Movie Review: “Clash Of The Titans”

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By Rodger Holsinger

This movie should have been called Skirmish of the Titans, because the mighty have fallen…far.

According to Box Office Mojo, the 2010 release of “Clash of the Titans” earned $61,235,105 in its opening weekend and has earned over $132 million thus fur, but box office proceeds have been declining steadily each weekend.

“Clash of the Titans” begins with the half-god, half-man Perseus (Sam Worthington) surfacing upon the water, and he is saved by a fisherman out at sea and subsequently raised as a fisherman, unaware of his demi-god heritage.  The film then time-lapses to the point when Perseus grows up, and the audience first becomes aware of the war brewing between mankind and the gods.  When the humans defy the gods by destroying their temples and statues, the gods retaliate by demanding that Princess Andromeda (Alexa Davalos) be sacrificed.  This demand reveals to Perseus his true identity as the son of Zeus and sets the stage for his uncertain quest to find the three witches and save the princess, in rebellion of his father and to prove his humanity.

Unfortunately, the 2010 remake of the 1981 film appears to be hybrid plot of the original 1981 release and the Walt Disney cartoon movie, “Hercules.”  In fact, the plot was so jumbled between “Hercules” and the original “Clash of the Titans,” that it only served to create a lack of substance within the film.  Neither of the meshed plots dominated, and they certainly didn’t complement each other.

The predictable twists and turns unfolded one right after the other, leading up to the expected end where love prevails.  (I believe that the person beside me who took a nap probably woke and still knew exactly what happened and what was going to happen next.) Furthermore, the acting left something to be desired, and I felt as though I was seeing a moving picture book, with people sharing the lines.

The so-called battles should actually be considered skirmishes; half of the warriors died in the first fifteen minutes, and Perseus always knew exactly how to be victorious, be it in battle with giant scorpions, witches, a giant snake named Medusa, or the less than impressive Kraken (as compared to the one created for “Pirates of the Caribbean”).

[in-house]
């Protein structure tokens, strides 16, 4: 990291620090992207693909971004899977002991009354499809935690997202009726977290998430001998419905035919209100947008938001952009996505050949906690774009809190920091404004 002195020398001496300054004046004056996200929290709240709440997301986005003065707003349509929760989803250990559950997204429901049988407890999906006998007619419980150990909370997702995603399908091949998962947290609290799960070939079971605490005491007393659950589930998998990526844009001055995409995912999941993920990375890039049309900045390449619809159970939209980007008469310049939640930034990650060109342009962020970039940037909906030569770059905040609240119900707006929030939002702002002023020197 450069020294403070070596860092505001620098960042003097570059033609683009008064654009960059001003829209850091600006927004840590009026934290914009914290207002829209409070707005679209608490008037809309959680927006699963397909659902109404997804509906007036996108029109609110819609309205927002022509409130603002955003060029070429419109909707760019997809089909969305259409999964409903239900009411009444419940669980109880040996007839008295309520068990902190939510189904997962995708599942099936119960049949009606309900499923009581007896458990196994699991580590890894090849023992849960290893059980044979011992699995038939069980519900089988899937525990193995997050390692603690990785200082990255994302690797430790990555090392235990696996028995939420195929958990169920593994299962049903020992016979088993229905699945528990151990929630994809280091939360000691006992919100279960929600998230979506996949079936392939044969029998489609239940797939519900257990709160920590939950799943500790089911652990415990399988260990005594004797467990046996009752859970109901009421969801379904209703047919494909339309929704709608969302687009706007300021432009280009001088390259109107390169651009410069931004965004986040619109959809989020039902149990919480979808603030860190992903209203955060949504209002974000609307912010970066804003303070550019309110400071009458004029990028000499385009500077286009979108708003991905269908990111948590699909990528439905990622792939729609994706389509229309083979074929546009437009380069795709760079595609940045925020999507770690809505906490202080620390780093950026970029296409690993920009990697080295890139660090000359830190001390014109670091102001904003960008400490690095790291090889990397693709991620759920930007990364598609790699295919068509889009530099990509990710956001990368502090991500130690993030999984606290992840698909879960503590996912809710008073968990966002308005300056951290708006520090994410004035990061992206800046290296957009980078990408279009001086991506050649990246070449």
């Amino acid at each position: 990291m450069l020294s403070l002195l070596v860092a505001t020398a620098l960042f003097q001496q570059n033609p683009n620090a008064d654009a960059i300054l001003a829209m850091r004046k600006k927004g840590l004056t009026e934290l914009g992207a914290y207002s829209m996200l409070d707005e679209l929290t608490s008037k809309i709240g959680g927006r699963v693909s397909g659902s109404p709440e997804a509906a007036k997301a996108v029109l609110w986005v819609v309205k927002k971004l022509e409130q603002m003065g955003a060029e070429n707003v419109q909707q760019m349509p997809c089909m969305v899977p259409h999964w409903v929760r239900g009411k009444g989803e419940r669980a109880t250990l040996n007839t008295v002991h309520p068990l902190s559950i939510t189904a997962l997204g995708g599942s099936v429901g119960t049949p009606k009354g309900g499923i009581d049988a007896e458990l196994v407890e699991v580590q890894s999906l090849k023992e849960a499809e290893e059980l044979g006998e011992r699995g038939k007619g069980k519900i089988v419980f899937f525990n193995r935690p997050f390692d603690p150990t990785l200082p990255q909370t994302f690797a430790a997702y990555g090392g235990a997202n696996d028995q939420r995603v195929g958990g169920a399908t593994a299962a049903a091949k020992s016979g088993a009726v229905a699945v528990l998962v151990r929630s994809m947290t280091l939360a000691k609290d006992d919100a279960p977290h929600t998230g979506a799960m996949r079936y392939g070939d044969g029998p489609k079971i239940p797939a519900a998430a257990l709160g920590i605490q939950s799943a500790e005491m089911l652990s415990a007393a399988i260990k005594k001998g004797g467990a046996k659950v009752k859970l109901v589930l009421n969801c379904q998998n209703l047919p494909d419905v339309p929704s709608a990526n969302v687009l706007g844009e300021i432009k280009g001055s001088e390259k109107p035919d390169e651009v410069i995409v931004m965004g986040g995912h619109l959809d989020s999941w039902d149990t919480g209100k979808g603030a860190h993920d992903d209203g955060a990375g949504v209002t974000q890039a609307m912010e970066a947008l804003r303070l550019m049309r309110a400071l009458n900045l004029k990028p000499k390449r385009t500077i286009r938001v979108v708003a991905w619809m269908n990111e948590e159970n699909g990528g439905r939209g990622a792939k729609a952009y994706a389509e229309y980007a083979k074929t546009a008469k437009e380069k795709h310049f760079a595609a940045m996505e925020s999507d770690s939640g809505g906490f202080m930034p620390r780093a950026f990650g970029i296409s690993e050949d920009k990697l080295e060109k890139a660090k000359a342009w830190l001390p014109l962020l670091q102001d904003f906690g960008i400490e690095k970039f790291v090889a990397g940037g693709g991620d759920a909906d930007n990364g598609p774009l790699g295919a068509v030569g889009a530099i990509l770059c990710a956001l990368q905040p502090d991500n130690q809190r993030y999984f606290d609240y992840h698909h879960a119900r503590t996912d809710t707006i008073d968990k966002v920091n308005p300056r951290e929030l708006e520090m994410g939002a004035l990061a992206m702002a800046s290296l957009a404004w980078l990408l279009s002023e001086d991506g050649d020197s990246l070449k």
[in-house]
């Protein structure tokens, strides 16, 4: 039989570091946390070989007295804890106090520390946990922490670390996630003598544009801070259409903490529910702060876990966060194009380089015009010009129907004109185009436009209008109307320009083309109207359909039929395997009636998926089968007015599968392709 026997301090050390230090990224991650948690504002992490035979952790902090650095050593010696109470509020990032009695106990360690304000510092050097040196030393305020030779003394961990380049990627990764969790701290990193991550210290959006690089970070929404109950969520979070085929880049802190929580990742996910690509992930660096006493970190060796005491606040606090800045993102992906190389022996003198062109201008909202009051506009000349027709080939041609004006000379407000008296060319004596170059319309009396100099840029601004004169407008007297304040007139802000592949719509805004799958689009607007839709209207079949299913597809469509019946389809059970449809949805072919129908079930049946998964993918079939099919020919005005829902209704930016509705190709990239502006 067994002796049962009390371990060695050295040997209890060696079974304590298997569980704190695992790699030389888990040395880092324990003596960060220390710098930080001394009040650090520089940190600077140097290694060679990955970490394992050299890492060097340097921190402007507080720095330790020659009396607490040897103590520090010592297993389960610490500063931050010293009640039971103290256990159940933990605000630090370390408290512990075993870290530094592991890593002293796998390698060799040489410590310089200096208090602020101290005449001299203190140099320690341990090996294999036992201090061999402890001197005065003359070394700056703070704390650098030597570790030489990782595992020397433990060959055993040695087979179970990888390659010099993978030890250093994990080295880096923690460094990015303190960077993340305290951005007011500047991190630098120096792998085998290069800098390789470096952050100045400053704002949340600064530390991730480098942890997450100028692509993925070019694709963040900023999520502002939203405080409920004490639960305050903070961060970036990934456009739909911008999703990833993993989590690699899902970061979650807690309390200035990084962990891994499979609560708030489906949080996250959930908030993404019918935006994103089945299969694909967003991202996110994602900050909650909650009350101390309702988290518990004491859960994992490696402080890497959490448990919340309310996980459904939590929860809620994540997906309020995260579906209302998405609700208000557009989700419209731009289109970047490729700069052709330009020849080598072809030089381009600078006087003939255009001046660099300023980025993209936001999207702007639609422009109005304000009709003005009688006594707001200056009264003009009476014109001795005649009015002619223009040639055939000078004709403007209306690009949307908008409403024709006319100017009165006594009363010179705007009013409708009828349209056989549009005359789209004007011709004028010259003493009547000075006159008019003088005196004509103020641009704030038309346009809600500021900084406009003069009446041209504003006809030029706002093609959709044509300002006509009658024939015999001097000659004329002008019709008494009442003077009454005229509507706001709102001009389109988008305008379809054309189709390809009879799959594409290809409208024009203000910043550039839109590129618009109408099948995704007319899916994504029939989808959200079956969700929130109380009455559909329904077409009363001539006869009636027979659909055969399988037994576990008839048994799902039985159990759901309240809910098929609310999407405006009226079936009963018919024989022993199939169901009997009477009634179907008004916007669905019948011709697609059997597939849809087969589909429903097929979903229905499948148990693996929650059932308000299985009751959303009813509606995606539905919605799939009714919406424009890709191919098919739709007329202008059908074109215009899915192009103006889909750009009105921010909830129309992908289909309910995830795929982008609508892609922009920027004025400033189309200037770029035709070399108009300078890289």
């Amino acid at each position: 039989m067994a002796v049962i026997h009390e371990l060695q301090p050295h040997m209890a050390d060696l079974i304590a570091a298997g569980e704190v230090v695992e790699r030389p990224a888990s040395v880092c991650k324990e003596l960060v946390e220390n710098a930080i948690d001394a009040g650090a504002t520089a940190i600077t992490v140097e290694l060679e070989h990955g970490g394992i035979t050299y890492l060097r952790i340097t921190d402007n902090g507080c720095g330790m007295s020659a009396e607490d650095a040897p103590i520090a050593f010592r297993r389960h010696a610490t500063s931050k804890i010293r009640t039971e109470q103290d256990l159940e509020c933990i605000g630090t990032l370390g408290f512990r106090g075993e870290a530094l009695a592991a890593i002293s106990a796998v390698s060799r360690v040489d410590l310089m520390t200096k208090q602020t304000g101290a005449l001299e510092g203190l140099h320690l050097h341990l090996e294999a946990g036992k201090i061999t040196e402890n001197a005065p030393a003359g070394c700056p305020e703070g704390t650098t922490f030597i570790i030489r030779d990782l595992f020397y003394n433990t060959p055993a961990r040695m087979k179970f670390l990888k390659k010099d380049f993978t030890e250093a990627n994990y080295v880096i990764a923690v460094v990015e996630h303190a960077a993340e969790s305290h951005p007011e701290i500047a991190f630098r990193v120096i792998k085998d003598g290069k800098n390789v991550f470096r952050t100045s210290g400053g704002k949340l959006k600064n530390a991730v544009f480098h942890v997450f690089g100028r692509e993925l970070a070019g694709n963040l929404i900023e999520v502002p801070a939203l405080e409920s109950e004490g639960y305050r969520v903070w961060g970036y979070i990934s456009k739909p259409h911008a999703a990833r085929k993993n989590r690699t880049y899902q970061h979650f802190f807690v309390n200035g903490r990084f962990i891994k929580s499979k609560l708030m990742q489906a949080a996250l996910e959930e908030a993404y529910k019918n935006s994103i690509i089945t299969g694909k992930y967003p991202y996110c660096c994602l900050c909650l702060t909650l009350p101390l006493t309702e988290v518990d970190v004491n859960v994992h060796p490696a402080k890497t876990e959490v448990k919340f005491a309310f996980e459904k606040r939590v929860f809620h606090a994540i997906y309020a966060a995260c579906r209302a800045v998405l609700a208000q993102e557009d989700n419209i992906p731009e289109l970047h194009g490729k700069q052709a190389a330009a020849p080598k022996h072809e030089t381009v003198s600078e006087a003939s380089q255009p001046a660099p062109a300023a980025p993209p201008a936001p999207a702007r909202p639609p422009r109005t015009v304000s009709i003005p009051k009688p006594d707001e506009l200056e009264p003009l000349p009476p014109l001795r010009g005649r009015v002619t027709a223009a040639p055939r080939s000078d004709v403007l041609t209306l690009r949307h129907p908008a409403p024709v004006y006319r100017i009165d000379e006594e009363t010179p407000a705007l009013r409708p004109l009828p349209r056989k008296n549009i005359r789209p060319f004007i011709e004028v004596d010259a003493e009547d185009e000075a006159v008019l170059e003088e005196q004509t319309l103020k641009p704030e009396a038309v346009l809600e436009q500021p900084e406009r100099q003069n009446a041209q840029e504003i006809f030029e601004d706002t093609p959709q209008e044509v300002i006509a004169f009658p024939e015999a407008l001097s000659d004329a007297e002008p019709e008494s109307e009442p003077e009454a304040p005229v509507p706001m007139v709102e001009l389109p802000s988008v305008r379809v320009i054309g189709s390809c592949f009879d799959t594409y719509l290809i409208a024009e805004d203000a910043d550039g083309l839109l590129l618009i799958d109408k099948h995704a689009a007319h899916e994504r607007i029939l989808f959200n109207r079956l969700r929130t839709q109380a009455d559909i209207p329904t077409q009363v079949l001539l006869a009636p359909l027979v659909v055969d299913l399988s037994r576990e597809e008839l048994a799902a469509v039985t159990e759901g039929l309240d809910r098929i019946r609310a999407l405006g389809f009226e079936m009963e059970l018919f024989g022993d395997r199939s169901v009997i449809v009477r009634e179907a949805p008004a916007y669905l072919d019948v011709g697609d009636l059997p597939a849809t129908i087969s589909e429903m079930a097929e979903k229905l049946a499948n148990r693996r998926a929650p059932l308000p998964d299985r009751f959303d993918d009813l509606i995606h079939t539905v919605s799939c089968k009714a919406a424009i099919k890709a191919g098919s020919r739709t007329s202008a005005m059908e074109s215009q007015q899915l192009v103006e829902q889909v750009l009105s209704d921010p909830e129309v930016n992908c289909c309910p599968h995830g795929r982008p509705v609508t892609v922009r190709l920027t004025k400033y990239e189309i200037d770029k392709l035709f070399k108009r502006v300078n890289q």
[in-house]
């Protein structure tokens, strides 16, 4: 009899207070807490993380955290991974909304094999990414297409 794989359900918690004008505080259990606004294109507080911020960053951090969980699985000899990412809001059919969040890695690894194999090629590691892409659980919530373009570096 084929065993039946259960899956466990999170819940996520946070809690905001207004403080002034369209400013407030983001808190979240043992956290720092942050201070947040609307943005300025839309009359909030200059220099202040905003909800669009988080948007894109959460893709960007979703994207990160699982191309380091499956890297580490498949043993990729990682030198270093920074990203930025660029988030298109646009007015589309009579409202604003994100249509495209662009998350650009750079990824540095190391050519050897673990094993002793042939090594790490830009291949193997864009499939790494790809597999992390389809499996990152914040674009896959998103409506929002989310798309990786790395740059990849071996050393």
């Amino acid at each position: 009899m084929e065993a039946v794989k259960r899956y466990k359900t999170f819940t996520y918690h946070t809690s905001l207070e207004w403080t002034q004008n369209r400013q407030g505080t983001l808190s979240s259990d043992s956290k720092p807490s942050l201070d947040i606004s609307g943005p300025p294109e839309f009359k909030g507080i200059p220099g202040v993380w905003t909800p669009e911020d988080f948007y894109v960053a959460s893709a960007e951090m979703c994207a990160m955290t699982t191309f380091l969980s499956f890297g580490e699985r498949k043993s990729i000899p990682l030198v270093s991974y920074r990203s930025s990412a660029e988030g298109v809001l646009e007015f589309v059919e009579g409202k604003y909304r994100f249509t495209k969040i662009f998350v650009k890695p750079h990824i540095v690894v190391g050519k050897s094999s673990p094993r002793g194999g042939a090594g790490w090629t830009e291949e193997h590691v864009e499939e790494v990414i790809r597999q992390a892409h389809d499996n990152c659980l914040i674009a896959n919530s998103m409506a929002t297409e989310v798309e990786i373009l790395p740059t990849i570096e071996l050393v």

Still, in the clash of the titanic releases between the original 1981 film and the 2010 remake, the remake steals the stage with its stunning special effects, but the 1981 “Clash of the Titans” holds its own with its  acting and plot.  (According to Box Office Mojo, the original clash of the Titans, raked in $41 million, which would equal about $110 million in today’s market.)

The original “Clash of the Titans” had the typical “hero meets princess and falls in love” plot: when the princess is commanded to be sacrificed to the goddess of love, Perseus sets out on a quest to find a way to save his fair heroine, returning with Medusa’s head and has the typical fairy tale ending. The original film had effects that were…well, sad when compared to today’s standards.  The acting, on the other hand, was good enough to draw you into the film and enjoy the journey.

In my opinion, the 2010 movie was a waste of remake and only deserves to be praised for its special effects, so if you enjoy paying $10 to see a dazzling special effects show this is your movie. However, if you like to see a film, I think my recommendation is summed up best with a quote from Perseus:  “Trust your senses and don’t look this bitch in the eyes.”


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